As someone who commutes daily by train, I would say Singaporeans like me are not frustrated with our public transport system per se.
We have a modern system that would make most people proud.
What we are really frustrated about is that the Transport Minister keeps blaming the design and the age of the train system for problems.
We can understand that our train networks are complex and ageing; but no more than most systems around the world (Learn right lessons from MRT incidents: PM Lee; Nov 20).
Bangkok Skytrain was built in a heavily built-up city, with its fair share of twists and turns. The Hong Kong and Taipei systems are as old as, or even older than, ours.
But, we do not hear complaints of design or age issues when there are problems.
Singaporeans' frustration is with the lack of accountability by the management of SMRT and the regulatory bodies in allowing the situation to deteriorate to its current sorry state.
Patrick Tan Siong Kuan (Dr)
My 2 cents:
When I was working with students in a school, I would always advise them to blame themselves first should they make mistakes or cause problems.
It is easy to learn from your mistakes if you admit it. If you keep blaming others for mistakes made, you will have problem with denial and will not learn from your mistakes. The mistakes will keep repeating.
Thursday, 23 November 2017
From next year, fire trucks may be racing ahead of ambulances to help victims of cardiac arrest.
Given that they are usually the first to arrive at the scene of an emergency, fire fighters will be roped in to help save lives, and more than 300 have been certified as emergency medical technicians.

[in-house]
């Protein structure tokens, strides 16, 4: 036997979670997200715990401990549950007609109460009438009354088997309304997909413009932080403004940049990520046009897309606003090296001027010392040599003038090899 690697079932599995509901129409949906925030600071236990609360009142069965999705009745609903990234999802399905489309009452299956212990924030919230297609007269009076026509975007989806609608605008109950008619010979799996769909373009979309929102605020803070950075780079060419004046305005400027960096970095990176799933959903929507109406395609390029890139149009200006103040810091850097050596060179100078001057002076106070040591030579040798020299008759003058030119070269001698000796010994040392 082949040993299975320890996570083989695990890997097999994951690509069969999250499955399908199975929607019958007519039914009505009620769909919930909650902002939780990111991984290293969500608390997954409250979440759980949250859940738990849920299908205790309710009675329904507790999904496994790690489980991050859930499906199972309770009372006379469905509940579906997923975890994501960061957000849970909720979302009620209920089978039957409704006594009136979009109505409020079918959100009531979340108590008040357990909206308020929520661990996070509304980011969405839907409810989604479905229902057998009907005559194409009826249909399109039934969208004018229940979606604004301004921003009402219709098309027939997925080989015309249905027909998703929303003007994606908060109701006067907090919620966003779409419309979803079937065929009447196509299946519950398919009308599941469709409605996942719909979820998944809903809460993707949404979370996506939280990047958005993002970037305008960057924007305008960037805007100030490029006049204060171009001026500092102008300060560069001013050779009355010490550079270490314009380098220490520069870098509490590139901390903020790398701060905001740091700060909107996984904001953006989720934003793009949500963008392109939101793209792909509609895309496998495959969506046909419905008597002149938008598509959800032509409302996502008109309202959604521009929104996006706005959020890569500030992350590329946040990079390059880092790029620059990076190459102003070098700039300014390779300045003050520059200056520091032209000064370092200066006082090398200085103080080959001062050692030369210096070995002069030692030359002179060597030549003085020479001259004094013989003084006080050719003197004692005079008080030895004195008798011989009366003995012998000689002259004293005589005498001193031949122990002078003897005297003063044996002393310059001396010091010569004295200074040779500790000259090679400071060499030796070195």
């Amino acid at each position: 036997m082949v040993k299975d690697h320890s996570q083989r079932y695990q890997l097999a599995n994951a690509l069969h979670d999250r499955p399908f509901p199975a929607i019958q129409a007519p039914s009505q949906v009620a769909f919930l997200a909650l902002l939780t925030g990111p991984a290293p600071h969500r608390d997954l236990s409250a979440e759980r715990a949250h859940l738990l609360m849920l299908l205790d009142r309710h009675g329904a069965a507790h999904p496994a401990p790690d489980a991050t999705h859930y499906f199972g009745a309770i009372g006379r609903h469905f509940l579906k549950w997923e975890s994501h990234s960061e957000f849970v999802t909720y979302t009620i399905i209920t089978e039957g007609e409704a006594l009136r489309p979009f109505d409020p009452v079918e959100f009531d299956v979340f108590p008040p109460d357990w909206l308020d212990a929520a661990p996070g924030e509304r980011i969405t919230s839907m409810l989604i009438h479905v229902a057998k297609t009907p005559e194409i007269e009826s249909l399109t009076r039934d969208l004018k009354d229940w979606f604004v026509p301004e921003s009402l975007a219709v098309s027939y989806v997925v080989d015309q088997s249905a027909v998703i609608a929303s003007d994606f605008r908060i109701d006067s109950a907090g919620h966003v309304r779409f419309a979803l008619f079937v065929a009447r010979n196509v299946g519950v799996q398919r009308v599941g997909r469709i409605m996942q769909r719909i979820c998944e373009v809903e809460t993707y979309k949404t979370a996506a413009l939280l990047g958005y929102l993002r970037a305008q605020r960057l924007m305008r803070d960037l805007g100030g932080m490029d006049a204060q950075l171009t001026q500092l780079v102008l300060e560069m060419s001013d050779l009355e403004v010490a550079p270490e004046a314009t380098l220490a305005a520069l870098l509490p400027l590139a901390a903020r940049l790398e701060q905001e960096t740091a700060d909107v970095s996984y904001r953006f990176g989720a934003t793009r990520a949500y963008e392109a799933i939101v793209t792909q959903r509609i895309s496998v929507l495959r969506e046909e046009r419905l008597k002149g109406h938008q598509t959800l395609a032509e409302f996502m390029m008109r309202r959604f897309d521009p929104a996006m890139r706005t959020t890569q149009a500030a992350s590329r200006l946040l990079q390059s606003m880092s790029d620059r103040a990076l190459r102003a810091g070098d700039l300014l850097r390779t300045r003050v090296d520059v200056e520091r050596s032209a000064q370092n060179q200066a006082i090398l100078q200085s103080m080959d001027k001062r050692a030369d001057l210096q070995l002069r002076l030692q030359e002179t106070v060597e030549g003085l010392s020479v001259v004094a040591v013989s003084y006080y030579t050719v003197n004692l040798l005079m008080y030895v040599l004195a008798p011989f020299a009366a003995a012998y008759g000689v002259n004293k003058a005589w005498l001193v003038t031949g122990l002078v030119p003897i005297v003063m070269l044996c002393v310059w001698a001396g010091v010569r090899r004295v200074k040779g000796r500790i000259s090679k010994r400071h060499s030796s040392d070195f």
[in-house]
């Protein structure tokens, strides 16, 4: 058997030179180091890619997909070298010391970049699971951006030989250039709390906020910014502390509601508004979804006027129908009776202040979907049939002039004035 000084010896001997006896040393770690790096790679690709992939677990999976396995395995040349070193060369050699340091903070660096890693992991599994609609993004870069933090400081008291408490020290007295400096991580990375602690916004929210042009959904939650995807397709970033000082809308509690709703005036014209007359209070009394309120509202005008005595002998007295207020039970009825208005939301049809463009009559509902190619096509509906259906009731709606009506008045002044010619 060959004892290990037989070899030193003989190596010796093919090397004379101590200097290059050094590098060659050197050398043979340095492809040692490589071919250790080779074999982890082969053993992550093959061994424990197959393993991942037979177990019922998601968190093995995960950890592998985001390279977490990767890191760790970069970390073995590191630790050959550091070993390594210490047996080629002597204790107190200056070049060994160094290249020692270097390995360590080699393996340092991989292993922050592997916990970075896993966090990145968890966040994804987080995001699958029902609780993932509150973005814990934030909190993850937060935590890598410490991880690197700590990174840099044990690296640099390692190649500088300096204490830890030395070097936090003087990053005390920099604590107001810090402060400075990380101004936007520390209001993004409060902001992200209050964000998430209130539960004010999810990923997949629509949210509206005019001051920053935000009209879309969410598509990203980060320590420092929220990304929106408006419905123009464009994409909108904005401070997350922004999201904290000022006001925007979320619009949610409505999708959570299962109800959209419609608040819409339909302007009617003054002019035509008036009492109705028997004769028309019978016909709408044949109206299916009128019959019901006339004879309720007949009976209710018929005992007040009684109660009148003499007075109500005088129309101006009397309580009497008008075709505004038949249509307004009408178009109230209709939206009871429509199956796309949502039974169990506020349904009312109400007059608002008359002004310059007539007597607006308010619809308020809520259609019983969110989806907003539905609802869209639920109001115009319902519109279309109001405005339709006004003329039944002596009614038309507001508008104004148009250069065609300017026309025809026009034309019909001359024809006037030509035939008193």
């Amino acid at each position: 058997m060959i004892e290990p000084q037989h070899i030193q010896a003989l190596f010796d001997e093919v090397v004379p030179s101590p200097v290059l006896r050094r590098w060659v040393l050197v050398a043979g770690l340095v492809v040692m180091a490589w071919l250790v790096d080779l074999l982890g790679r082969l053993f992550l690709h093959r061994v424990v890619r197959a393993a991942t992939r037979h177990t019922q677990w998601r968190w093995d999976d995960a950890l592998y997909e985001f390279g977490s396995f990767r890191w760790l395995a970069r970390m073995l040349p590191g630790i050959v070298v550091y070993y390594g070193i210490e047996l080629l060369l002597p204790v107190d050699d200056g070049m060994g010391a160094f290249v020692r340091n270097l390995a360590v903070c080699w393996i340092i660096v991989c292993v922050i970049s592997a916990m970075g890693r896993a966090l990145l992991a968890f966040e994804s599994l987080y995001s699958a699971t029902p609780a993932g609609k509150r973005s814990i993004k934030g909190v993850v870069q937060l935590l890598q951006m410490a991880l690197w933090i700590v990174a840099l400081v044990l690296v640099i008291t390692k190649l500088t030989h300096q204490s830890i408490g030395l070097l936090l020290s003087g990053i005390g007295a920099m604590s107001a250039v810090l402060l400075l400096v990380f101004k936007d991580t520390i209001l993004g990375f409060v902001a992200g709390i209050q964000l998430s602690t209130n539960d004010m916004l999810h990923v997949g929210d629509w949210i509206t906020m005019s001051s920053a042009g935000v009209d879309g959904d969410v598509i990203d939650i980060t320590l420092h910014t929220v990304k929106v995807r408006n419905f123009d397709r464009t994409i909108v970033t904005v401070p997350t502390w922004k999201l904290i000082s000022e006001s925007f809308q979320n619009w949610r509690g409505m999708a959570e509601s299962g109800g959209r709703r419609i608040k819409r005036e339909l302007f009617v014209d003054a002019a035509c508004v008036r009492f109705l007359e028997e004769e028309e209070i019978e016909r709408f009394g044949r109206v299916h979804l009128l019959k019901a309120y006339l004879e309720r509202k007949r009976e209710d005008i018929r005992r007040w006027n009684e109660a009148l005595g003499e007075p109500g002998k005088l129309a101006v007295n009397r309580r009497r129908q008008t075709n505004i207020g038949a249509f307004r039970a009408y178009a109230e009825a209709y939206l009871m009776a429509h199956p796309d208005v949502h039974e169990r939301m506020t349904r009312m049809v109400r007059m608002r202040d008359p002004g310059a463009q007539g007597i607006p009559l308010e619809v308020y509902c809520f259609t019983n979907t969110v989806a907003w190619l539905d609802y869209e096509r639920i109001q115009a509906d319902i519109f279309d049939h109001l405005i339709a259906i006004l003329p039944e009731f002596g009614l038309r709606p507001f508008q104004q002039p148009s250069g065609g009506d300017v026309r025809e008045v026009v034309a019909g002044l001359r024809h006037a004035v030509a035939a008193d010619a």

This means they have learnt high-performance cardiopulmonary resuscitation (CPR) on top of basic first aid. It is a method that uses a larger team working simultaneously to perform CPR faster and more effectively.
It is among several new measures to improve the emergency treatment of cardiac arrest victims, nearly four in five of whom now die.
Exceptional people: Mr Samuel Ong presented with a Letter of Appreciation for public-assisted arrest
On the 31 October 2017 at about 7.20AM, Mr Samuel Ong, a Singapore Armed Forces serviceman, was on an escalator at Tanah Merah MRT Station when he noticed an 18-year-old man standing closely behind a young lady. As Mr Samuel walked past the man, he saw him holding a mobile phone under the woman’s skirt with the camera facing upwards.
Without hesitation, Mr Samuel immediately confronted the man while he called for the Police. Upon arrival, officers from the Public Transport Security Command and Bedok South NPC made a check on the 18-year-old man and found upskirt videos in his phone. The man was subsequently arrested for Public Nuisance and will also be investigated for taking upskirt photos.
The new Punggol Polyclinic, which will open on Friday (Nov 24), will offer more than the standard services – it will also have X-ray, physiotherapy and podiatry services, SingHealth Polyclinics said in a press release.
The four-storey polyclinic is housed in a new Housing Board commercial development called Oasis Terraces, located next to Oasis LRT at 681 Punggol Drive.
Punggol Polyclinic will also work with the upcoming Sengkang General and Community Hospitals, clinics and other community service providers to provide seamless care for residents, SingHealth said.
More information and appointment on SingHealth's website.
Read more @ http://www.channelnewsasia.com/news/singapore/punggol-new-polyclinic-physiotherapy-podiatry-9428228
Hot shower is not good for your skin as it washes away the skin's protective oils and can lead to dry and itchy skin or even rashes.
One way to tell if the water is too hot? Your skin looks red and flushed after you step out of your bath.
Use lukewarm or cool water on the skin, as hot water dehydrates the skin too.